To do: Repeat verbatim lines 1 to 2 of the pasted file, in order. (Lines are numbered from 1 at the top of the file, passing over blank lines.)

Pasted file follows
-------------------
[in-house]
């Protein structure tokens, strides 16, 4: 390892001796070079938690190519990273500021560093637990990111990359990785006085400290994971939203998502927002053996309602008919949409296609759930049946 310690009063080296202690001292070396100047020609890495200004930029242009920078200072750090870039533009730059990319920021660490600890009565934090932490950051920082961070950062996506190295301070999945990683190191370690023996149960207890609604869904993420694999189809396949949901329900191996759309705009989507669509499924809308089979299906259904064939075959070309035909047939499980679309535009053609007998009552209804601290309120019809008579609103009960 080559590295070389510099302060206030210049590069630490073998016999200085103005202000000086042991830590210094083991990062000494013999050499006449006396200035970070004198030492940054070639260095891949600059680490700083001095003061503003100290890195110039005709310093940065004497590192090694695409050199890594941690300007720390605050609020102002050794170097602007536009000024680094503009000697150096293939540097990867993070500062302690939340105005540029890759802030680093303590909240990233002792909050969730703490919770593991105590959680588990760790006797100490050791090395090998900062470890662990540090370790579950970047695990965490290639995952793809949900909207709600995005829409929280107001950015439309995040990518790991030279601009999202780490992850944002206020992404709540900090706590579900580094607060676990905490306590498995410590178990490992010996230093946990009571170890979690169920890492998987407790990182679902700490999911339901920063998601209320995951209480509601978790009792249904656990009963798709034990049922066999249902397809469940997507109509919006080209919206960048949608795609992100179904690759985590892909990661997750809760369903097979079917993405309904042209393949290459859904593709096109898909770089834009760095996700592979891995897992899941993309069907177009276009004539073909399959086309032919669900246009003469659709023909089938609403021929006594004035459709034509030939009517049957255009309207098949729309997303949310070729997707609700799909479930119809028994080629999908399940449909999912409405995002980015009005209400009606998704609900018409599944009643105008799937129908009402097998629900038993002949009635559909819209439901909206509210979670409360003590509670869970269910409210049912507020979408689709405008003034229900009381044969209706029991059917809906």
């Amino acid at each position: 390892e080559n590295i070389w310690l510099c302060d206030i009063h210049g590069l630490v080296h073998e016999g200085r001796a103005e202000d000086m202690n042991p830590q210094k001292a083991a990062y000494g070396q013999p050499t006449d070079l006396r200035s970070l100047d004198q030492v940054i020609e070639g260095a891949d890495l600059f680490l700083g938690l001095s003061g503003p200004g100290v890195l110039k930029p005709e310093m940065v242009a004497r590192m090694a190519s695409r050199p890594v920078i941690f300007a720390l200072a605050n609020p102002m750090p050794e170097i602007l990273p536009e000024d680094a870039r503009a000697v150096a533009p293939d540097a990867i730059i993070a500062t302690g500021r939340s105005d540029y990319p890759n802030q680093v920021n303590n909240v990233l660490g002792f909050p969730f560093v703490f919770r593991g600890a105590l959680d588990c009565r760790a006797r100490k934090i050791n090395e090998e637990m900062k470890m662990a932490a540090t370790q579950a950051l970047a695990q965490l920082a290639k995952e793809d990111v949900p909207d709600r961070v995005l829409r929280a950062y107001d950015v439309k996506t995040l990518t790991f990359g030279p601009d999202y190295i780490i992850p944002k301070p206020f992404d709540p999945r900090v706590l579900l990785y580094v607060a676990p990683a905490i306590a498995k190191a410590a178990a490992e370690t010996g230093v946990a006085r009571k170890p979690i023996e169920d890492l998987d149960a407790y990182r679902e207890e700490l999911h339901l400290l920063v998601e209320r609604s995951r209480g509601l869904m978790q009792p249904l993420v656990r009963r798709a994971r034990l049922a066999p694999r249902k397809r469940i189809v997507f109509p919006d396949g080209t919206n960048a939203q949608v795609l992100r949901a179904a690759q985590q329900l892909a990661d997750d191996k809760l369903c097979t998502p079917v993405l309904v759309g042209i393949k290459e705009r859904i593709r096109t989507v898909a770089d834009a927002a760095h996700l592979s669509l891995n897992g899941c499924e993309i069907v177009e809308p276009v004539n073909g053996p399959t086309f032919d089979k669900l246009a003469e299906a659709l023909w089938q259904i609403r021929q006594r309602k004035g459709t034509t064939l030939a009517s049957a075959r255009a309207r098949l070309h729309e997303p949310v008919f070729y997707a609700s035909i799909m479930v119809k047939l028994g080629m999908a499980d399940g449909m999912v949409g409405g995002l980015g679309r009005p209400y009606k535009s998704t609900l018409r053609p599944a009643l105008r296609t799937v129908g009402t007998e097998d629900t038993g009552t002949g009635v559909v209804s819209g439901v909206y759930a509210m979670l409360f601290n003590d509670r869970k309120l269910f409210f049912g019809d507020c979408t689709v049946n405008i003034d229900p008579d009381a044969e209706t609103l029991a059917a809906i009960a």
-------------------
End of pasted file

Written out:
[in-house]
């Protein structure tokens, strides 16, 4: 390892001796070079938690190519990273500021560093637990990111990359990785006085400290994971939203998502927002053996309602008919949409296609759930049946 310690009063080296202690001292070396100047020609890495200004930029242009920078200072750090870039533009730059990319920021660490600890009565934090932490950051920082961070950062996506190295301070999945990683190191370690023996149960207890609604869904993420694999189809396949949901329900191996759309705009989507669509499924809308089979299906259904064939075959070309035909047939499980679309535009053609007998009552209804601290309120019809008579609103009960 080559590295070389510099302060206030210049590069630490073998016999200085103005202000000086042991830590210094083991990062000494013999050499006449006396200035970070004198030492940054070639260095891949600059680490700083001095003061503003100290890195110039005709310093940065004497590192090694695409050199890594941690300007720390605050609020102002050794170097602007536009000024680094503009000697150096293939540097990867993070500062302690939340105005540029890759802030680093303590909240990233002792909050969730703490919770593991105590959680588990760790006797100490050791090395090998900062470890662990540090370790579950970047695990965490290639995952793809949900909207709600995005829409929280107001950015439309995040990518790991030279601009999202780490992850944002206020992404709540900090706590579900580094607060676990905490306590498995410590178990490992010996230093946990009571170890979690169920890492998987407790990182679902700490999911339901920063998601209320995951209480509601978790009792249904656990009963798709034990049922066999249902397809469940997507109509919006080209919206960048949608795609992100179904690759985590892909990661997750809760369903097979079917993405309904042209393949290459859904593709096109898909770089834009760095996700592979891995897992899941993309069907177009276009004539073909399959086309032919669900246009003469659709023909089938609403021929006594004035459709034509030939009517049957255009309207098949729309997303949310070729997707609700799909479930119809028994080629999908399940449909999912409405995002980015009005209400009606998704609900018409599944009643105008799937129908009402097998629900038993002949009635559909819209439901909206509210979670409360003590509670869970269910409210049912507020979408689709405008003034229900009381044969209706029991059917809906």